We had been getting a lot of feedback about Charlie’s behavior being spacey and him getting sleepy towards the afternoon. First, from his former preschool teacher, who took him on an outing over spring break. Then a couple questions from staff at school who work with him gently asking if anything had changed that they should know about because he seemed so sleepy. Finally, a few weeks ago his communication notebook came home with a very sweet note from his aide, who rarely writes in it, stating he was just very concerned about Charlie because of the sleepiness.
We had noticed it a couple times on the weekends. I had just thought maybe he was feeling sick and was falling asleep. We honestly don’t have much idea what it looks like when he is sick, since he often shows no signs of it. I also suspected it had something to do with the massive growth spurt he has been going through, which I can recognize because of the massive amounts of proteins he wants to eat – two hamburgers and a bowl of yogurt for dinner, kind of stuff.
But, with all this feedback I figured we needed to consult his doctors about his medication. He currently takes 1 1/2 mg a day of a blood pressure medication to help him feel calm and less impulsive. He started on this medication a year and a half ago at 1/2 mg per day with incredible results. When things fell apart at the beginning of the school year we increased it to current dosage, though I always wondered about it since it had no noticeable effect at the time and the turn around in his behavior this year has all been due to changes made by the school to better accommodate him.
So, I will admit I was happy to have a reason to try to drop his medication back. We consulted his developmental pediatrician, psychiatrist, and pediatrician all of whom said the medication was not likely the cause of the sleepiness, but since he was doing well we were free to drop him back if we wanted to try it.
I really wanted to try it. Charlie was very anxious about trying it.
When we first started this med with Charlie he was just a little over 4 years old. He was young enough he did not question why he was suddenly getting to eat a scoop of ice cream, with crushed white powder on top, with his breakfast every morning. The difference in him was subtle. But, you could see it if you were watching closely. He no longer had that look like he wanted to crawl out of his own skin because the sensations around him were so intense.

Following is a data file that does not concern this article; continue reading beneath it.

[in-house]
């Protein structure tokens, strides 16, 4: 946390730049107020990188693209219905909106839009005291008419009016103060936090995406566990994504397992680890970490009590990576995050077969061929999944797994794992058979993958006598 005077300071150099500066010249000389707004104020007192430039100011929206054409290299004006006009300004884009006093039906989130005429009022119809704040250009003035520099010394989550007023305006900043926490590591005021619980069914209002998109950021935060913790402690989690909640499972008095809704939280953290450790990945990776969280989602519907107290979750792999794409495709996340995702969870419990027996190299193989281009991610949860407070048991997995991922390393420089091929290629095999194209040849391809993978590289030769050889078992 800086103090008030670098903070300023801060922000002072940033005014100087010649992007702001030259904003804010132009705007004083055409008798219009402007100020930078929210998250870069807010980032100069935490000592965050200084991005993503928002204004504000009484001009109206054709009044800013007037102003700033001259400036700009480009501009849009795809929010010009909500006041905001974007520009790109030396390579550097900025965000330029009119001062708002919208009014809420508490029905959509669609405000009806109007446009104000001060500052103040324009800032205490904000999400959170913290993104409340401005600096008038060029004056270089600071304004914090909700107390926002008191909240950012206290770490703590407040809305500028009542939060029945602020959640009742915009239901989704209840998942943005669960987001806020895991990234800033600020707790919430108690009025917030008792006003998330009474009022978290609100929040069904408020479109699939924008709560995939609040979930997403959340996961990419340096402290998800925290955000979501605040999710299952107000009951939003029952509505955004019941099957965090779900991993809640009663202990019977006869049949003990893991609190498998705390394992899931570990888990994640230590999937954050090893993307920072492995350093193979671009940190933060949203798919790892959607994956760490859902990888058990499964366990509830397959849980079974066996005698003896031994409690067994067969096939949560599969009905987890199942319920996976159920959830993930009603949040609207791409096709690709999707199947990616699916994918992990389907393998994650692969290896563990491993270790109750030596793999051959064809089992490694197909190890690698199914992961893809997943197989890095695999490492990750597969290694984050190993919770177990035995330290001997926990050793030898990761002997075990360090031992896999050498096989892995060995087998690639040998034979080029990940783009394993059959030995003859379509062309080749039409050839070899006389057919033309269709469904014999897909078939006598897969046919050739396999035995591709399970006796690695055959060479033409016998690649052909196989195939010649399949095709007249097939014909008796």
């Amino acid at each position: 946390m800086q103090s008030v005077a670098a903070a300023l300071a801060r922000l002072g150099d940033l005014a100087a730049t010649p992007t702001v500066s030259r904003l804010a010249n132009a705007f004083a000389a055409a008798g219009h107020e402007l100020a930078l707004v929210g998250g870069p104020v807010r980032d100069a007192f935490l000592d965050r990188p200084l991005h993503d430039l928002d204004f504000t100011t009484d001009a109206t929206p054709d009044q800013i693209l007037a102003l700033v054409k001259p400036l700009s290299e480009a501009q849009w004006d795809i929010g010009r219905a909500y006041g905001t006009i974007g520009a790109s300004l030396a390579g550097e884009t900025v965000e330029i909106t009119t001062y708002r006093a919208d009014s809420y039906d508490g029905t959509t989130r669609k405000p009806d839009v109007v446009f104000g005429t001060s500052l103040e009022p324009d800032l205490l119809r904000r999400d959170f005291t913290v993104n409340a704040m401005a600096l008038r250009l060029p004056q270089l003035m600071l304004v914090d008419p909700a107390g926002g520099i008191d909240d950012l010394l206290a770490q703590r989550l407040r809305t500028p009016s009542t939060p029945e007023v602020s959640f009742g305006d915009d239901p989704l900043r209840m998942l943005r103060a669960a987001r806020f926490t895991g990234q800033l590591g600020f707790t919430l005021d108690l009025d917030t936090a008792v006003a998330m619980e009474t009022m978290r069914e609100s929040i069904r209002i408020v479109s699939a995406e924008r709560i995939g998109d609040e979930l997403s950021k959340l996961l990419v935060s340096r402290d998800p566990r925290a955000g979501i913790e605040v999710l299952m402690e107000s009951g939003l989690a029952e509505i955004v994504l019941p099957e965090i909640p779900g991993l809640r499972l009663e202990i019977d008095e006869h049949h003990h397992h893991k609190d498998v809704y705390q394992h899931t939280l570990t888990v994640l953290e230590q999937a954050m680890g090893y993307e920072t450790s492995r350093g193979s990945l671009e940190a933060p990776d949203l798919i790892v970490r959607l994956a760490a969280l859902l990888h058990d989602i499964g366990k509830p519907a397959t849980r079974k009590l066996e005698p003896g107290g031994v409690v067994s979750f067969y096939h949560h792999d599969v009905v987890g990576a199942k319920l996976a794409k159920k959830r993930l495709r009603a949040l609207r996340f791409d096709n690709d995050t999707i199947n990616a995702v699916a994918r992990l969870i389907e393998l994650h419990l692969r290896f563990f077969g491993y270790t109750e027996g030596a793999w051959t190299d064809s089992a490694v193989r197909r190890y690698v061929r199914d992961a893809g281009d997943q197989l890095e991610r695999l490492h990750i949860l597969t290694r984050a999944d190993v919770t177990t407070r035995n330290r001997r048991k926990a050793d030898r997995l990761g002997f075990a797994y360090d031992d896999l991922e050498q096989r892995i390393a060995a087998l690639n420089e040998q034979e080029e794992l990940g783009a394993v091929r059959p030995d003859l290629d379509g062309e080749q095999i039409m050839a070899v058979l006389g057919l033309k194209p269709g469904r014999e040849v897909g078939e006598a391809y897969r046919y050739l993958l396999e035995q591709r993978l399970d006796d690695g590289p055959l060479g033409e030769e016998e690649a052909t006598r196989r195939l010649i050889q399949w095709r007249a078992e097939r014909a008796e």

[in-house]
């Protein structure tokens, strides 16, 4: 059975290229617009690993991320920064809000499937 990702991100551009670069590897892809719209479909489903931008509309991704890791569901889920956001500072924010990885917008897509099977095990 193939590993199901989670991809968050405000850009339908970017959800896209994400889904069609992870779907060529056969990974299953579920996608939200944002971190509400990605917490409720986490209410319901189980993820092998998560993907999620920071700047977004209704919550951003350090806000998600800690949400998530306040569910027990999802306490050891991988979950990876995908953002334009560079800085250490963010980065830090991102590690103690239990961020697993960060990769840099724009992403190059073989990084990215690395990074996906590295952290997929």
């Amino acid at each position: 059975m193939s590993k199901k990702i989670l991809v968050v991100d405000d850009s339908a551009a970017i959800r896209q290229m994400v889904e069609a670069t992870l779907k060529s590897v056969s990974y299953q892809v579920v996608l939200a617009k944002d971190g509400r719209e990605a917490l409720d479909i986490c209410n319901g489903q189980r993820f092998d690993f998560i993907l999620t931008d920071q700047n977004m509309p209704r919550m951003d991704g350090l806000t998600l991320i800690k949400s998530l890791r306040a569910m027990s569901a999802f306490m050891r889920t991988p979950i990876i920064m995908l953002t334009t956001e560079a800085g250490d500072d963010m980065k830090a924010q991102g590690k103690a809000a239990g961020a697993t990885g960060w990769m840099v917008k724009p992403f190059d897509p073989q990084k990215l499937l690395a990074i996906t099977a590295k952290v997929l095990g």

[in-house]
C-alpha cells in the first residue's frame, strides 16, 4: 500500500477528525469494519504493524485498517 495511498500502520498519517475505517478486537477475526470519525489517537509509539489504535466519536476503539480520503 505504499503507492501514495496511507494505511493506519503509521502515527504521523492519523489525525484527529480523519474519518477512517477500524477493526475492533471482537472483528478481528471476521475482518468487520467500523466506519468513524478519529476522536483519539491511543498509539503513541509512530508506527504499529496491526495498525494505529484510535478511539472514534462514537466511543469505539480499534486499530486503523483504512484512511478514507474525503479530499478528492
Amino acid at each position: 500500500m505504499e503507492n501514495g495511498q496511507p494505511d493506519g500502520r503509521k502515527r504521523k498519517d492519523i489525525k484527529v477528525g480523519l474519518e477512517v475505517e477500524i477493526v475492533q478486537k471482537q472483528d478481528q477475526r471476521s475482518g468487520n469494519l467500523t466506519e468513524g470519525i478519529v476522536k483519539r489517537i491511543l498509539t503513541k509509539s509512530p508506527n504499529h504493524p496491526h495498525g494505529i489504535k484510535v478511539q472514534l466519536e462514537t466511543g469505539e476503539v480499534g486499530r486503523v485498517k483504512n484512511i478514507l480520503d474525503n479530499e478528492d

The nurse was very clear with me that I was not to tell him he was on it or I would spend a lot of time in power struggles with him refusing to take it if he was ever mad at me. We figured she had a lot more experience with this than we did, so, initially we took her advice. But, it never sat right with us. It felt very wrong not to be honest. We could not see how it benefited him not to understand why he was feeling the changes in his body. After all, we were trying to help him make more connections to his feelings and sensations, not be further alienated from what was happening to him.
So, we told him about it, in all the vast detail that he wanted. We told him of what we saw it doing for him, what the risks were for him if he did refuse to take it regularly, we even told him why we hadn’t told him until now and apologized for leaving him out of the loop. It flies in the face of so much parenting advice, I still feel a twinge of guilt typing it. I can hear a parenting expert somewhere groaning about parents relieving their own guilt by burdening their kids with too much adult responsibility.
These people don’t know Charlie. They don’t know that he is already anxious and confused about the world much of the time. They don’t know that knowledge and a say in things at a level beyond what most kids should have are the best ways for him combat his anxiety.
All of which brings me back to our present. We lowered his medication to 1 mg per day. We let him know we were going to do this and why we thought it was time. He was very anxious about it. He kept telling us he was worried about not feeling calm anymore. We kept reminding him that it was not the medication that helped him calm down at school it was him using his tools and the school changing the way they were handling things for him.
The first day that we lowered his meds he did something I can’t remember and I told him firmly and calmly I was very disappointed in his choice. A few minutes later I walk into the room where he was and found himself pounding himself in the forehead. Over the next few days he increasingly began doing this whenever he was frustrated with himself, ramming his head into (soft) things, biting his forearm, smacking his forehead. The school states since we have dropped the dose of his meds the sleepiness is gone, he has been even more social with other kids than previously, and they have not seen any behaviors of self harm. In fact, they wondered if he isn’t imitating some of the kids he sees when he goes into the self contained class in the morning to use the sensory equipment.
I have alternately tried to hold and comfort, use deep pressure touching, ignore, and discuss the new self harming behaviors with Charlie but all of it is met with him telling me that he can’t feel calm since we changed his medication. I remind him of all the work he has done that has nothing to do with medication and that he is still on the medication at twice the dose he initially took to feel calm last year.
The pediatrician has told us, of course, that we have created a placebo effect, by informing him of the change. Maybe so. It still makes no sense to lie to him to me. He is in the end our most reliable reported to the way his body feels, even if he can’t always figure it out.